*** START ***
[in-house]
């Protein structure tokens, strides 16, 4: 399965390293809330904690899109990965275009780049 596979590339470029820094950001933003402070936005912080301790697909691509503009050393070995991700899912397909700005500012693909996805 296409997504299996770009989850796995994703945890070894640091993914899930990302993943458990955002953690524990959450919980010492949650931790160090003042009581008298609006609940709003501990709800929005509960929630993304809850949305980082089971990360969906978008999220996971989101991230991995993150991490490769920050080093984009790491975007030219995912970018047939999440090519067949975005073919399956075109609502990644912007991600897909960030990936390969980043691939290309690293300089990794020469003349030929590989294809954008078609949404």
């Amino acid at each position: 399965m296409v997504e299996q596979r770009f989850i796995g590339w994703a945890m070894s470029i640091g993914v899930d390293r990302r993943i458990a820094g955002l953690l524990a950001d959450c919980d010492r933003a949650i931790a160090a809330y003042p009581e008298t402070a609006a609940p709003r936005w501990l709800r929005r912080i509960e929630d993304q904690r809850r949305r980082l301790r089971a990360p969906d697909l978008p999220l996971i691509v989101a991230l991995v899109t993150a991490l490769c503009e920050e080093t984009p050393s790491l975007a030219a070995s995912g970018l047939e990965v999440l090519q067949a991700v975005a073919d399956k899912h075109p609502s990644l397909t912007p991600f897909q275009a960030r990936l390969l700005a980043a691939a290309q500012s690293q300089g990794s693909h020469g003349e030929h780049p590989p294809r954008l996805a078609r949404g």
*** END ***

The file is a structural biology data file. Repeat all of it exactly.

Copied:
[in-house]
């Protein structure tokens, strides 16, 4: 399965390293809330904690899109990965275009780049 596979590339470029820094950001933003402070936005912080301790697909691509503009050393070995991700899912397909700005500012693909996805 296409997504299996770009989850796995994703945890070894640091993914899930990302993943458990955002953690524990959450919980010492949650931790160090003042009581008298609006609940709003501990709800929005509960929630993304809850949305980082089971990360969906978008999220996971989101991230991995993150991490490769920050080093984009790491975007030219995912970018047939999440090519067949975005073919399956075109609502990644912007991600897909960030990936390969980043691939290309690293300089990794020469003349030929590989294809954008078609949404």
């Amino acid at each position: 399965m296409v997504e299996q596979r770009f989850i796995g590339w994703a945890m070894s470029i640091g993914v899930d390293r990302r993943i458990a820094g955002l953690l524990a950001d959450c919980d010492r933003a949650i931790a160090a809330y003042p009581e008298t402070a609006a609940p709003r936005w501990l709800r929005r912080i509960e929630d993304q904690r809850r949305r980082l301790r089971a990360p969906d697909l978008p999220l996971i691509v989101a991230l991995v899109t993150a991490l490769c503009e920050e080093t984009p050393s790491l975007a030219a070995s995912g970018l047939e990965v999440l090519q067949a991700v975005a073919d399956k899912h075109p609502s990644l397909t912007p991600f897909q275009a960030r990936l390969l700005a980043a691939a290309q500012s690293q300089g990794s693909h020469g003349e030929h780049p590989p294809r954008l996805a078609r949404g």